Saturday, June 20, 2015

My first week in the Army...

I'll start out my "first week at the Direct Commission Course (DCC) course wrap-up" after this late entry:

6/14/15

I lack internet access at the moment, so this will be a delayed post, but here goes nothing!

First, I had wanted to write about how I felt about joining the Army.  The depth of emotion, gratitude, and honor that I feel to have the opportunity to be a part of something so much bigger than me, and not just so much bigger, but so very important!  I want my 5-years-from-now self to be able to look back and read about how it was when I joined.  I don’t have much time before lights out so I can’t go into GREAT detail.  But let’s just suffice it to say that I’ve gotten choked up more than once.  Trying on the uniform and realizing I AM WEARING the uniform of our country’s Army!  Driving out here to Oklahoma for training and realized that I didn’t listen to music for more than ¼ of the way because I was too busy in my own mind, in my own thoughts.  It’s amazing.

Then I arrived for training.  Dorm rooms.  Wool blankets.  No fitted sheets…have to do mitred corners and make it TIGHT.  Rolling and folding your clothes a certain way and putting them in a certain order in certain places in certain drawers.  It’s like another planet compared to how I am used to living!  Master of my own little world, my bubble – no more!  Learning how to stand at attention and march and shout “Hooah!” after cadre asks a question.  Learning about my battle buddy (roommate), and my classmates.  Learning about our cadre, for that matter!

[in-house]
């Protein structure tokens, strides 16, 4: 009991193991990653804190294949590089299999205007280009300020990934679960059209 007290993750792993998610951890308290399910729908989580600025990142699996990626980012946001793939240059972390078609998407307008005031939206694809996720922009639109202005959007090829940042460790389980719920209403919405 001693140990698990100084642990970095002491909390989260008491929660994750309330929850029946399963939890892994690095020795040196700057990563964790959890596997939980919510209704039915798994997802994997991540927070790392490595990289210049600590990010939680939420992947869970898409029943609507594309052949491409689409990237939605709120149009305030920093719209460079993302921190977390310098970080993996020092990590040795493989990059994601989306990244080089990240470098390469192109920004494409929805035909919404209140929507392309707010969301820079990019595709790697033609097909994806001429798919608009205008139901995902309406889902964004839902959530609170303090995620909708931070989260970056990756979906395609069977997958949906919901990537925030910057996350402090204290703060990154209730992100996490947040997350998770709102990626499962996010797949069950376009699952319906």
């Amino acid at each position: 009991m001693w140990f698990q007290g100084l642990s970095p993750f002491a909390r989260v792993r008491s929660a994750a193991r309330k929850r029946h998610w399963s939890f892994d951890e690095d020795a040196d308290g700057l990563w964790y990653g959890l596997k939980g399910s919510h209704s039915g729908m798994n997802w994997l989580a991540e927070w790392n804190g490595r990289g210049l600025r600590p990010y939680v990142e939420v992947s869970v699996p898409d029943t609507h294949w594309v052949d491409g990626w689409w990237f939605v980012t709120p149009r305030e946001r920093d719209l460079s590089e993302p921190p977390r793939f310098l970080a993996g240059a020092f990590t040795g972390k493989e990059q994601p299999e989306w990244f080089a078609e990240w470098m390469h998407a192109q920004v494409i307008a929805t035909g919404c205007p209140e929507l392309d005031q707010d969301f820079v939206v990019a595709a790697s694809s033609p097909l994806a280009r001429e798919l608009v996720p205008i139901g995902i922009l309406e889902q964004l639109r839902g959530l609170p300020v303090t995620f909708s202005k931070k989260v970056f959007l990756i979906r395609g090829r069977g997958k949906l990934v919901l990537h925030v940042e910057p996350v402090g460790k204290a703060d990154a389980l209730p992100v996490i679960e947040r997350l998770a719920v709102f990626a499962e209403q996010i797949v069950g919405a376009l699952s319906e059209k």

As it turns out, this pilot program DCC class was created to not be “boot camp lite” but instead be “boot camp condensed”.  The recent observations were that the directly commissioned officers did not get enough “soldier” training, and thus were left lacking in several departments.  This course is meant to be the answer to that issue.  I am actually pretty happy about this (easy to say on the first day, I know).  I think it will help me relate to and be more relatable to the soldiers and their families that I will see and serve on a daily basis in my practice.  And let’s just face it…trial by fire usually works pretty well! 

I’ll try to dish more in a recap at the end of the week.  We have some time off on Sunday.  The chaplain here is a Baptist, so I’m interested to see how the base service goes.  J  Meanwhile it’s 20 minutes till lights out and that means it’s time to wrap things up.